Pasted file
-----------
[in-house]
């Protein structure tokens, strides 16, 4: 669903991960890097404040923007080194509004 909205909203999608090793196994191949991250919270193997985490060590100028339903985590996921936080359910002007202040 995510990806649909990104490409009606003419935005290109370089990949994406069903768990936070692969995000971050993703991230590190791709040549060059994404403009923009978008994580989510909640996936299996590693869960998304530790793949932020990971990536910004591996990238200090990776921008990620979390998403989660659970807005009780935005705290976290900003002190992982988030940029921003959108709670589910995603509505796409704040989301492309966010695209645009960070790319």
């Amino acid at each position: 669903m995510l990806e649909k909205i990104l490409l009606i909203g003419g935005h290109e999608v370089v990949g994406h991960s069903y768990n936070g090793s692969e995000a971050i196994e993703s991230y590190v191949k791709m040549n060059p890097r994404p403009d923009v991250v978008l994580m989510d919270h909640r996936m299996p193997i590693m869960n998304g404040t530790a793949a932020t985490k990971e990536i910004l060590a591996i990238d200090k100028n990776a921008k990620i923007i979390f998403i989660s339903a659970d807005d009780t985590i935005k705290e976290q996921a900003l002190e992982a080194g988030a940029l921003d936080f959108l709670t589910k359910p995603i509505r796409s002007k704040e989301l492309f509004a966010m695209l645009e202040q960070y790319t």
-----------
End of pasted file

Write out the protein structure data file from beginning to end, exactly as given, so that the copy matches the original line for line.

[in-house]
């Protein structure tokens, strides 16, 4: 669903991960890097404040923007080194509004 909205909203999608090793196994191949991250919270193997985490060590100028339903985590996921936080359910002007202040 995510990806649909990104490409009606003419935005290109370089990949994406069903768990936070692969995000971050993703991230590190791709040549060059994404403009923009978008994580989510909640996936299996590693869960998304530790793949932020990971990536910004591996990238200090990776921008990620979390998403989660659970807005009780935005705290976290900003002190992982988030940029921003959108709670589910995603509505796409704040989301492309966010695209645009960070790319």
């Amino acid at each position: 669903m995510l990806e649909k909205i990104l490409l009606i909203g003419g935005h290109e999608v370089v990949g994406h991960s069903y768990n936070g090793s692969e995000a971050i196994e993703s991230y590190v191949k791709m040549n060059p890097r994404p403009d923009v991250v978008l994580m989510d919270h909640r996936m299996p193997i590693m869960n998304g404040t530790a793949a932020t985490k990971e990536i910004l060590a591996i990238d200090k100028n990776a921008k990620i923007i979390f998403i989660s339903a659970d807005d009780t985590i935005k705290e976290q996921a900003l002190e992982a080194g988030a940029l921003d936080f959108l709670t589910k359910p995603i509505r796409s002007k704040e989301l492309f509004a966010m695209l645009e202040q960070y790319t």